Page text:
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Reducing Energy Costs is Essential for Competitiveness - NCC

Date: 06 October 2009 

A reliable and competitively priced supply of energy is vital to enable Irish exporters compete successfully in global markets. While recent reductions in gas and electricity prices are welcome, further, immediate action is required to improve Ireland’s ranking relative to other countries with whom we compete, according to the National Competitiveness Council on the publication of its Statement on Energy today, which assesses Ireland’s energy challenges and sets out priority areas for policy action to improve Ireland’s competitiveness both in the immediate and longer term.

Electricity prices for business in Ireland are significantly out of line with other EU countries. Ireland has the fourth highest industrial electricity price of the EU-27 and is 35.5 percent more expensive than the Eurozone average. Recent reductions in electricity prices are a positive development but are not sufficient to improve Ireland’s competitiveness.

A number of factors that affect Ireland’s energy cost performance are outside our direct control, such as global fuel price volatility and our reliance on imported fossil fuels (oil, gas and coal). However, there are a number of areas where Ireland can, and must, act without delay to improve its performance. The main policy actions identified by the NCC to improve Ireland’s energy cost competitiveness are set out below:

  • Regulation needs to prioritise bringing the differential in controllable domestic costs (i.e. non-fuel costs) into line with costs in our main competitor countries. Every effort now needs to be made to take advantage of the successful creation of the all-island electricity market;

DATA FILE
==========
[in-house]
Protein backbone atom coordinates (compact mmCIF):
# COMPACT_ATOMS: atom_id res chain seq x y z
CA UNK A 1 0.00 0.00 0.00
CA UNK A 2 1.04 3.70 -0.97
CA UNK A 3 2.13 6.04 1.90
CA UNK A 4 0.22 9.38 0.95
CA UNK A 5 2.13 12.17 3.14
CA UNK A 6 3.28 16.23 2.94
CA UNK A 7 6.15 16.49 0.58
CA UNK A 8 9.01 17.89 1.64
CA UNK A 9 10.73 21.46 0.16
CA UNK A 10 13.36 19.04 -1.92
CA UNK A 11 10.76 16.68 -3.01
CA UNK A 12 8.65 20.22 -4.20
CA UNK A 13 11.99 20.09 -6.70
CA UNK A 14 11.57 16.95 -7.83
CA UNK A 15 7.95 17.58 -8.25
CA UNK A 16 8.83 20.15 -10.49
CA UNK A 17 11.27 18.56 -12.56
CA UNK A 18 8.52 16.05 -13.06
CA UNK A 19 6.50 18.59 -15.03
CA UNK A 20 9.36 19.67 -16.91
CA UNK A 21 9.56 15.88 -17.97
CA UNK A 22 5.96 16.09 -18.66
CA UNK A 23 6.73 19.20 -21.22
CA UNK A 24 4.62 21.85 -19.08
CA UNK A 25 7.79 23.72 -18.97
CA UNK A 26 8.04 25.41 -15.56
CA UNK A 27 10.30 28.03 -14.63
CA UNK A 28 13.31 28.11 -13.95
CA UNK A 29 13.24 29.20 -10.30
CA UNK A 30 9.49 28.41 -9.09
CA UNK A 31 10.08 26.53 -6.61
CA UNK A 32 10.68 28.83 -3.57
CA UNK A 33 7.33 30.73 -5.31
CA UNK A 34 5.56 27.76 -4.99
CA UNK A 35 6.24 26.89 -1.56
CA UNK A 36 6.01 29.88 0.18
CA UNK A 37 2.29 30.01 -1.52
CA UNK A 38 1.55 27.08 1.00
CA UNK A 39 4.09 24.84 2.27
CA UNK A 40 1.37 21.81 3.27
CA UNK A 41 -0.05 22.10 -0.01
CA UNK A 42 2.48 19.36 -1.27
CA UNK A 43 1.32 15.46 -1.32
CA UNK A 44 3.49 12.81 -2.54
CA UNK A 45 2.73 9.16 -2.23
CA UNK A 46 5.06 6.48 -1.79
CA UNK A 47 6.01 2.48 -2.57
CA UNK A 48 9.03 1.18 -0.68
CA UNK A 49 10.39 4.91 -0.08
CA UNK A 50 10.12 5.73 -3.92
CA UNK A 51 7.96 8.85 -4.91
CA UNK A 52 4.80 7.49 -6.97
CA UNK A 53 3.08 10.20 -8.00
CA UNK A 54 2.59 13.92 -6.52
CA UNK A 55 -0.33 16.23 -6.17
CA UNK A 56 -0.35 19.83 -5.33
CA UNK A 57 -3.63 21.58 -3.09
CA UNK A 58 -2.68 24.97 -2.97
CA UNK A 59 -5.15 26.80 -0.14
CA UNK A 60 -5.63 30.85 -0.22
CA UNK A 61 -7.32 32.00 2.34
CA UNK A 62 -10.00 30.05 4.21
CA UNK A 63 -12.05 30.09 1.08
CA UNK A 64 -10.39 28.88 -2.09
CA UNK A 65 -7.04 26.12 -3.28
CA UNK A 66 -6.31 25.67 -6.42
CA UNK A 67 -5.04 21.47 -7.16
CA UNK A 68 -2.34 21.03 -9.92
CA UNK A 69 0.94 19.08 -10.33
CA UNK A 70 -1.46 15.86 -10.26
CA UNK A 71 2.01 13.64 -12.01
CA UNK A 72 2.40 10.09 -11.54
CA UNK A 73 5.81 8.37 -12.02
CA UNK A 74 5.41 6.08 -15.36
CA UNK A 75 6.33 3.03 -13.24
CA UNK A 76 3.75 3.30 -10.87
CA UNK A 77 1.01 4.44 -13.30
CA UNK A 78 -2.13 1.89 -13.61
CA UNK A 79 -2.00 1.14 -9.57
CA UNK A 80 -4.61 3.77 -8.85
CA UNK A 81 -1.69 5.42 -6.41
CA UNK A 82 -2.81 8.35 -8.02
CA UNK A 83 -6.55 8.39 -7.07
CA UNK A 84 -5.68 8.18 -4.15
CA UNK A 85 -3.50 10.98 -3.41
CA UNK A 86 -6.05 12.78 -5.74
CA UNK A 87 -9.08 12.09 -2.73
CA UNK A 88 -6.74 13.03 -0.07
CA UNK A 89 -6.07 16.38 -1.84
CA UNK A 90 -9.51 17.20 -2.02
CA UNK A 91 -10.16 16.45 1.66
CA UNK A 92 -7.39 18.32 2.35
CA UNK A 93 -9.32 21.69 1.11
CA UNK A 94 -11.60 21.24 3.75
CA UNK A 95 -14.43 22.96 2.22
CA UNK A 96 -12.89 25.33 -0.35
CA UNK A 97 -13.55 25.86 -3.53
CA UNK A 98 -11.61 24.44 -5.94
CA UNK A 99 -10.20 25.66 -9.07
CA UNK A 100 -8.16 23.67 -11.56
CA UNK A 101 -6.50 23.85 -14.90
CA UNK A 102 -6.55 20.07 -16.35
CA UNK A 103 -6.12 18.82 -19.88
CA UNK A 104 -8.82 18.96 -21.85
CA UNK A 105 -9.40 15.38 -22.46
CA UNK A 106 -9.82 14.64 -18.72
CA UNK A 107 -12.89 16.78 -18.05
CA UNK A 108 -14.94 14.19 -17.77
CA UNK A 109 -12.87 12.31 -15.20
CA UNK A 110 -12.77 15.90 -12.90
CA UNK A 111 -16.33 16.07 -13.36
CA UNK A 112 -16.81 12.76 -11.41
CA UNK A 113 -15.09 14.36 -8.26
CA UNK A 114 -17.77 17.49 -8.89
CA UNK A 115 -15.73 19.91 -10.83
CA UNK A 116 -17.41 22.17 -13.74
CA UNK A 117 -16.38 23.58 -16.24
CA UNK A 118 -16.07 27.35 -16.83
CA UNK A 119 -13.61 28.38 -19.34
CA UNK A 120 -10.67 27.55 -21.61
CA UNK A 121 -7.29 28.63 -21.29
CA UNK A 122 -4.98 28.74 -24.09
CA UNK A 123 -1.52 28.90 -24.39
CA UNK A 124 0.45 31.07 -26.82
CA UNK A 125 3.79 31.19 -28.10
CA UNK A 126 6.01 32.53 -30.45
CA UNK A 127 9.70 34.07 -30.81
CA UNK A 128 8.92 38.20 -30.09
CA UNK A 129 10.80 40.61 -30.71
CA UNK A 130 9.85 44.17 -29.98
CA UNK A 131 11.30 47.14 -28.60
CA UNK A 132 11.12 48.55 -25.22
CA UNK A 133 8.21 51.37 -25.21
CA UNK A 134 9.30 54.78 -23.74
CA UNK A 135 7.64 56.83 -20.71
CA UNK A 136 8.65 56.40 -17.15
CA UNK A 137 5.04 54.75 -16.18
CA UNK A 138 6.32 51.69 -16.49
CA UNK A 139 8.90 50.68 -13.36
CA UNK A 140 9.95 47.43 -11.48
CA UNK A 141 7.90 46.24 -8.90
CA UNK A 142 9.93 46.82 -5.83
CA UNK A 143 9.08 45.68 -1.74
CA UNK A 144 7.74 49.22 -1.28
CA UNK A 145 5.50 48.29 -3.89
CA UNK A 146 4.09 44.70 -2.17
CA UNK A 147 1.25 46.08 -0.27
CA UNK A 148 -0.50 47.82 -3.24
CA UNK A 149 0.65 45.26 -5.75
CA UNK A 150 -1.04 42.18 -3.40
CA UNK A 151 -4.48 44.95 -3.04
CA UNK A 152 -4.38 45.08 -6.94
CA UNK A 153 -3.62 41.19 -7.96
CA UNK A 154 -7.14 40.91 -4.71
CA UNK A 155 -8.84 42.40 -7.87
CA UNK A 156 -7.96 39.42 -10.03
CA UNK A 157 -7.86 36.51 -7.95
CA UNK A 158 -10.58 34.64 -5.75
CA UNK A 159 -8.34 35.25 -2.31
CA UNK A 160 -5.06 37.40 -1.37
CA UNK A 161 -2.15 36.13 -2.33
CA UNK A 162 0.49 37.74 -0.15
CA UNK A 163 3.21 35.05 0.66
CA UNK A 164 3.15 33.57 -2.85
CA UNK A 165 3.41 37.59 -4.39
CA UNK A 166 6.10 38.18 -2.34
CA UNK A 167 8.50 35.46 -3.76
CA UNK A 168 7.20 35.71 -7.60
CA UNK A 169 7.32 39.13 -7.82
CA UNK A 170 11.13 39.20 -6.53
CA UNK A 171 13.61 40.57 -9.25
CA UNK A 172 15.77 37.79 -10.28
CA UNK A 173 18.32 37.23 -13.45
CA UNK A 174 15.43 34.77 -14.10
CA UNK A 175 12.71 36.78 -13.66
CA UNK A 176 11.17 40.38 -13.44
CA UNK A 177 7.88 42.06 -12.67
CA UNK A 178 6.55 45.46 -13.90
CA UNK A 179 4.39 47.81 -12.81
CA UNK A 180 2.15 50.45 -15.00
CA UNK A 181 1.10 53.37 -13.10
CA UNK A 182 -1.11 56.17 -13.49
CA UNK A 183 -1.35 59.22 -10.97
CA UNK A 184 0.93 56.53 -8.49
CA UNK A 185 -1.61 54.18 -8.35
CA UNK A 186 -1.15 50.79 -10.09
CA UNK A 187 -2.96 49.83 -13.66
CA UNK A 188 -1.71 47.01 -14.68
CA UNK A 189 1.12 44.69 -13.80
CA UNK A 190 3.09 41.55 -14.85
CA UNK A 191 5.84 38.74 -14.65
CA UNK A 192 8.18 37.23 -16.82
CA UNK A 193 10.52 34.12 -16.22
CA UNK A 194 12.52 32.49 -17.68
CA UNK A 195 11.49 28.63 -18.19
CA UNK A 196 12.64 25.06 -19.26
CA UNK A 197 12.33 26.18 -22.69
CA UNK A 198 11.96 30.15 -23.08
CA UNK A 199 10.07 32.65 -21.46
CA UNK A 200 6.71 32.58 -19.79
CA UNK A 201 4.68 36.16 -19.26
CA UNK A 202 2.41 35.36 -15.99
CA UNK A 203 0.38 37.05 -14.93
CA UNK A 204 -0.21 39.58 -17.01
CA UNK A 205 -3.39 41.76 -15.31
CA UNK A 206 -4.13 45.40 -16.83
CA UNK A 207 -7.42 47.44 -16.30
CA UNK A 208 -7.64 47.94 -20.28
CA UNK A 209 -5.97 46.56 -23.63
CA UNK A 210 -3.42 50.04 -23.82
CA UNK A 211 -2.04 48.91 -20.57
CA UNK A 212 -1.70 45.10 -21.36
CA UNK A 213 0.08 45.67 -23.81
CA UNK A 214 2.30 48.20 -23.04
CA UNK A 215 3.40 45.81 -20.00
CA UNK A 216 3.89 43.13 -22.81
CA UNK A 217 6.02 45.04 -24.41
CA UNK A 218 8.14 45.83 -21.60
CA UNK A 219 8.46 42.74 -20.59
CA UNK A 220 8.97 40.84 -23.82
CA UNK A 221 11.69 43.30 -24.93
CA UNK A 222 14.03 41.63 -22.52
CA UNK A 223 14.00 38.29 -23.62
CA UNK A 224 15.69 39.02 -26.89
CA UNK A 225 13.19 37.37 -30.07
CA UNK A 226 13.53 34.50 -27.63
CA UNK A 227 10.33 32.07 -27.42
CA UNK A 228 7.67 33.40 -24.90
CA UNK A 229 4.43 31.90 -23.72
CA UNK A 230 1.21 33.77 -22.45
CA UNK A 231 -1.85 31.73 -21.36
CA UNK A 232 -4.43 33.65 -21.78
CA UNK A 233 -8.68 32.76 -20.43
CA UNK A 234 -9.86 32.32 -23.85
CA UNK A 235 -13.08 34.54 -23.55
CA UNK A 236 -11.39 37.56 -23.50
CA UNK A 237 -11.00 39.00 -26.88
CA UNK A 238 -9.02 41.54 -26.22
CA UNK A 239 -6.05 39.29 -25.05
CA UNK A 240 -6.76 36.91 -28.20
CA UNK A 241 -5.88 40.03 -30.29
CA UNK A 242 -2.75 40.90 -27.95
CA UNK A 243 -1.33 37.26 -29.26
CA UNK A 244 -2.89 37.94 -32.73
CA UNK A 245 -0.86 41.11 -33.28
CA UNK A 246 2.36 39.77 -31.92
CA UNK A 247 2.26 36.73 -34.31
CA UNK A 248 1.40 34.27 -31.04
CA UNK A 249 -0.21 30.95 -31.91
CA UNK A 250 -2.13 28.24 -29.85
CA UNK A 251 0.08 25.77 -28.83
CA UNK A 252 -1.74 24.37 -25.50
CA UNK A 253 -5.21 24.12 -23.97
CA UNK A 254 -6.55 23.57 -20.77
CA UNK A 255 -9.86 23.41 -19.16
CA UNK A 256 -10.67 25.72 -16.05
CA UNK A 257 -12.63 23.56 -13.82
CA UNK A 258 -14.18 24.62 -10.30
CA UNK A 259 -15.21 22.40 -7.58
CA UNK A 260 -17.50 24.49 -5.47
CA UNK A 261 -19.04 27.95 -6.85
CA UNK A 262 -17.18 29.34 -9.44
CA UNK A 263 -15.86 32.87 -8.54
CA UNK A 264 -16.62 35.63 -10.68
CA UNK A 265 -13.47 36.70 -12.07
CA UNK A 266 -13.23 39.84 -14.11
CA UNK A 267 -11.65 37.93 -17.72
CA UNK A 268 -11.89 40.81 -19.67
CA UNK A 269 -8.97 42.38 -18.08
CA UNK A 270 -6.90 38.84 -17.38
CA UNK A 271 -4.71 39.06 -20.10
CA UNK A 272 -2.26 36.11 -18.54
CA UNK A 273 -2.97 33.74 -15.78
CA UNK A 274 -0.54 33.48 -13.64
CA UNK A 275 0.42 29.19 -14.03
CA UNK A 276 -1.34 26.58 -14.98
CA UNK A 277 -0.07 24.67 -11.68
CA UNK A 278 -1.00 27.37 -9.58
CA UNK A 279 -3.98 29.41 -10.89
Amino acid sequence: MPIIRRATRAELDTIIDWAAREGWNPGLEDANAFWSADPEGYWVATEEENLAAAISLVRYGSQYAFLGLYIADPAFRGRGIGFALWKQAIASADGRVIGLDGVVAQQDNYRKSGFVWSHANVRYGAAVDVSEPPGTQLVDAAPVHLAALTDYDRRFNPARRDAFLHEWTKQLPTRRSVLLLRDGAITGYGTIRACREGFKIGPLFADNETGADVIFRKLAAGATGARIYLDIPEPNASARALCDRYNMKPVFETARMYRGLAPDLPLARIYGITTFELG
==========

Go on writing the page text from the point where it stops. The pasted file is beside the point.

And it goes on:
• Given the introduction of the single electricity market in November 2007, it is timely to review the market rules to ensure that the market is functioning optimally. In particular, the Council recommends  reducing the level of capacity payments further (i.e. the mechanism designed to ensure adequate electricity supply to meet demand) to reflect the fall in capital costs for new plants as well as the decline in electricity demand;
  • Electricity generated from renewable sources (e.g. wind) and peat receives a guaranteed price. These subsidies help reduce Ireland’s dependency on imported fuel, and in the case of renewables help Ireland to meet its renewables and climate change objectives. While public subsidies can play a key role in supporting emerging sectors, the NCC is concerned about the cost implications for the competitiveness of electricity customers. All price support mechanisms for renewables should be designed to be transitional with decreasing support levels over time;
  • The carbon windfall should be recovered from electricity generators and passed back to electricity consumers through lower prices, on an annual basis, to 2012.

Reducing our dependence on imported fossil fuels is a significant competitiveness challenge for Ireland. Ireland currently imports approximately 90 percent of its energy needs (i.e. for electricity, heat and transport). While Ireland must take steps now to address the longer term security of supply and climate change issues, it is absolutely critical that those steps are consistent with the urgent need to enhance the cost competitiveness of Irish businesses. It is vital that the development of Ireland’s considerable renewable energy resources is progressed in a fashion which improves energy cost competitiveness. This presents major policy challenges.

Ireland will have to continue to rely on a range of other fuel sources and it is important that they receive an equal policy focus. Policy decisions on how Ireland replaces baseload electricity generation at Moneypoint will shape Ireland’s security of supply for decades to come. Greater interconnection can also support security of supply and assist the achievement of our renewable objectives.

Ireland’s energy challenges also present significant opportunities for the enterprise base. As an exporting economy with a strong existing enterprise base, Ireland has opportunities to develop domestic companies in energy and related areas and to attract a greater share of foreign direct investment in the global environmental goods and services sector.

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